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Government-run annuity scheme proposed

A Government-run annuity scheme is being suggested as a way to help New Zealanders make their KiwiSaver savings last through retirement.

Tuesday, November 25th 2014, 6:00AM 11 Comments

by Susan Edmunds

Auckland University associate professor Susan St John, co-director of the Retirement Policy and Research Centre, told a forum at the university that the challenge was to design an income supplement that would give retirees of the future some security of income.

She suggested the product be called KiwiSpend, to capitalise on KiwiSaver’s branding familiarity.

For $170,000, it would give retirees an inflation-adjusted $10,000 per annum on top of the pension and would treble if they needed to enter long-term care.

St John said private annuities did not have a good history in New Zealand.

“They were a lottery. A complete lottery it depended on where you went, which firm you got your annuity from, what time you retired and what interest rates were doing,” she said.

But this time, the Government could play a role.  “Should we have a state agency to manage this product or should KiwiSaver providers be the ones who develop and manage KiwiSpend? I’m going to consider that KiwiSpend would be managed through a state initiative, one crown agency. The choice would be for a product that would give $10,000 annuity at the age of 65.”

She said the “elephant in the room” was the cost of long-term care.

While the Government subsidises some rest-home care at present, the asset test for eligibility is stringent.

St John said KiwiSpend could be designed to treble its payout from $10,000 per annum to $30,000 if someone was deemed to require long-term care. That, combined with the pension, would cover the cost.

“The fact that we haven’t done much to incentivise or sweeten the accumulation phase gives us reason to think some subsidisation of decumulation can be justified with a social argument,” she said.

St John said the important thing was that the state could carry the inflation and longevity risk of the annuities. “We can talk about longevity bonds and inflation for as long as we live.  But they are not easy products. The state is in the best situation to bear that risk from a social insurance approach.”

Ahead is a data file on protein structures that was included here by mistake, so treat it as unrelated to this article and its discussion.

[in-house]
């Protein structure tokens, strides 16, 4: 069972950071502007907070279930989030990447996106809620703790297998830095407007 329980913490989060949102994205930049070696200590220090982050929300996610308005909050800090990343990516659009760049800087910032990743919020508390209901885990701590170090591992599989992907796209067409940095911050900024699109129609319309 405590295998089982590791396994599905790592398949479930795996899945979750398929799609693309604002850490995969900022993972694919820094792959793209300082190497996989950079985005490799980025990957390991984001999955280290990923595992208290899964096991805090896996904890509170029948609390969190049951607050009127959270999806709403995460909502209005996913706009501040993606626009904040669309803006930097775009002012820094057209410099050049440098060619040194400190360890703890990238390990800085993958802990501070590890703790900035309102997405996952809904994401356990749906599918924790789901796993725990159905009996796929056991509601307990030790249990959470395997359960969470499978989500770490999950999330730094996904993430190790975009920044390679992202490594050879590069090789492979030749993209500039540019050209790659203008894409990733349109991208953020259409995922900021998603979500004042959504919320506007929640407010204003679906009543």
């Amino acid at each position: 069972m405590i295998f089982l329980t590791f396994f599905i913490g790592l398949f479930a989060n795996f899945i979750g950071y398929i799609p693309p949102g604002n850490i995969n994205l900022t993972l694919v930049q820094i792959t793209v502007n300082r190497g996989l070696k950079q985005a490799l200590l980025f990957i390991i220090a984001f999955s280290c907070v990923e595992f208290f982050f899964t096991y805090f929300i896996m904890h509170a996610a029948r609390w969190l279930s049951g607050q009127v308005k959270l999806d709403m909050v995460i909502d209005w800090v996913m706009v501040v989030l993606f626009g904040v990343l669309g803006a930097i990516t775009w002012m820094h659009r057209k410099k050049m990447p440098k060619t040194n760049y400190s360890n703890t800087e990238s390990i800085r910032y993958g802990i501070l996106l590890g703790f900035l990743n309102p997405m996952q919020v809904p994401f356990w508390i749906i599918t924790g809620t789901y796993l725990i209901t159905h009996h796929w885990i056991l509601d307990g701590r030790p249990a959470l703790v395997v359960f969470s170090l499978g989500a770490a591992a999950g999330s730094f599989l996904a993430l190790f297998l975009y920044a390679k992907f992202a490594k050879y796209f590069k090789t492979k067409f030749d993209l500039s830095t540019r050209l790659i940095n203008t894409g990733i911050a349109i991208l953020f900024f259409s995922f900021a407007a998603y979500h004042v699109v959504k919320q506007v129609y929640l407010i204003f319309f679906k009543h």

The annuity could be paid for at 65 with cash, such as from KiwiSaver, or with an equity share in property.

She said it was yet to be determined whether the scheme should invest the money as it came in or operate as a pay-as-you-go system.

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Comments from our readers

On 25 November 2014 at 9:40 am Pragmatic said:
I would prefer the free market to design solutions for retiring consumers rather than relying on a central government remedy... with the later not having a particularly glamorous history of getting things right
On 25 November 2014 at 4:25 pm Brent Sheather said:
Well my dear pragmatic I don’t think you would prefer the free market solution if you knew the internal rate of return (IRR), implicit in a typical annuity deal. I ran the numbers earlier this year for an annuity proposal by one of the biggest providers in Australia and that had a pre tax IRR of just 3.6% pa given various assumptions for longevity etc. That compared with 4.6% at the time from 15 year Australian governments which will probably be around in 15 years…..more than can be said for many annuity providers. Why would you bother?

Susan St John’s idea is a good one and probably the only way that retail investors will get a fair deal in the annuity space. We have seen what happened in the UK with privately priced annuities and it would be a disaster if that was allowed to occur in NZ.